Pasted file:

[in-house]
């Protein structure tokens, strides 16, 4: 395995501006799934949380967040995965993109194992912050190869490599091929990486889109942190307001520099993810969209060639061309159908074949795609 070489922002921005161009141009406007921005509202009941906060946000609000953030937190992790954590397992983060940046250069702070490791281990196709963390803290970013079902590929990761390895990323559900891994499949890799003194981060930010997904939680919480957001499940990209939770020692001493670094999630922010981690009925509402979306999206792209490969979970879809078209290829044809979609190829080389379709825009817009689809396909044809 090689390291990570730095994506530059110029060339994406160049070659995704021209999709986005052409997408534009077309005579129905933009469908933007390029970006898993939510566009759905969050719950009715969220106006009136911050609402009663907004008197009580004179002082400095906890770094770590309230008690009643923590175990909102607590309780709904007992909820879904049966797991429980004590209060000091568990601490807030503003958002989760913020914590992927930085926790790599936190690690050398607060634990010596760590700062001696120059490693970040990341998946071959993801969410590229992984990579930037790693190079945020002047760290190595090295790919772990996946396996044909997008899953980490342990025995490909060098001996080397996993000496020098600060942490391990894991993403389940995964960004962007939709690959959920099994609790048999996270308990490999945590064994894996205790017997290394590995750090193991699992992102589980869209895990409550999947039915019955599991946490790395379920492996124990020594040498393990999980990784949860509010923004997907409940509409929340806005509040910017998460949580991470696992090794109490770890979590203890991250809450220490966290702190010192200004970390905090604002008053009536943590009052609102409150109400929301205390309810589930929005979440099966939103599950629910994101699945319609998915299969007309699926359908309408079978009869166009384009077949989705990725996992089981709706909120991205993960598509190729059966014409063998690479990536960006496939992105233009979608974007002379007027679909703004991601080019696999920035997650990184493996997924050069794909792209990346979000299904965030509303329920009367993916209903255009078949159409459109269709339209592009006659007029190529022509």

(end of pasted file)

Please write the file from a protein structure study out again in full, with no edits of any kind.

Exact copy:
[in-house]
């Protein structure tokens, strides 16, 4: 395995501006799934949380967040995965993109194992912050190869490599091929990486889109942190307001520099993810969209060639061309159908074949795609 070489922002921005161009141009406007921005509202009941906060946000609000953030937190992790954590397992983060940046250069702070490791281990196709963390803290970013079902590929990761390895990323559900891994499949890799003194981060930010997904939680919480957001499940990209939770020692001493670094999630922010981690009925509402979306999206792209490969979970879809078209290829044809979609190829080389379709825009817009689809396909044809 090689390291990570730095994506530059110029060339994406160049070659995704021209999709986005052409997408534009077309005579129905933009469908933007390029970006898993939510566009759905969050719950009715969220106006009136911050609402009663907004008197009580004179002082400095906890770094770590309230008690009643923590175990909102607590309780709904007992909820879904049966797991429980004590209060000091568990601490807030503003958002989760913020914590992927930085926790790599936190690690050398607060634990010596760590700062001696120059490693970040990341998946071959993801969410590229992984990579930037790693190079945020002047760290190595090295790919772990996946396996044909997008899953980490342990025995490909060098001996080397996993000496020098600060942490391990894991993403389940995964960004962007939709690959959920099994609790048999996270308990490999945590064994894996205790017997290394590995750090193991699992992102589980869209895990409550999947039915019955599991946490790395379920492996124990020594040498393990999980990784949860509010923004997907409940509409929340806005509040910017998460949580991470696992090794109490770890979590203890991250809450220490966290702190010192200004970390905090604002008053009536943590009052609102409150109400929301205390309810589930929005979440099966939103599950629910994101699945319609998915299969007309699926359908309408079978009869166009384009077949989705990725996992089981709706909120991205993960598509190729059966014409063998690479990536960006496939992105233009979608974007002379007027679909703004991601080019696999920035997650990184493996997924050069794909792209990346979000299904965030509303329920009367993916209903255009078949159409459109269709339209592009006659007029190529022509």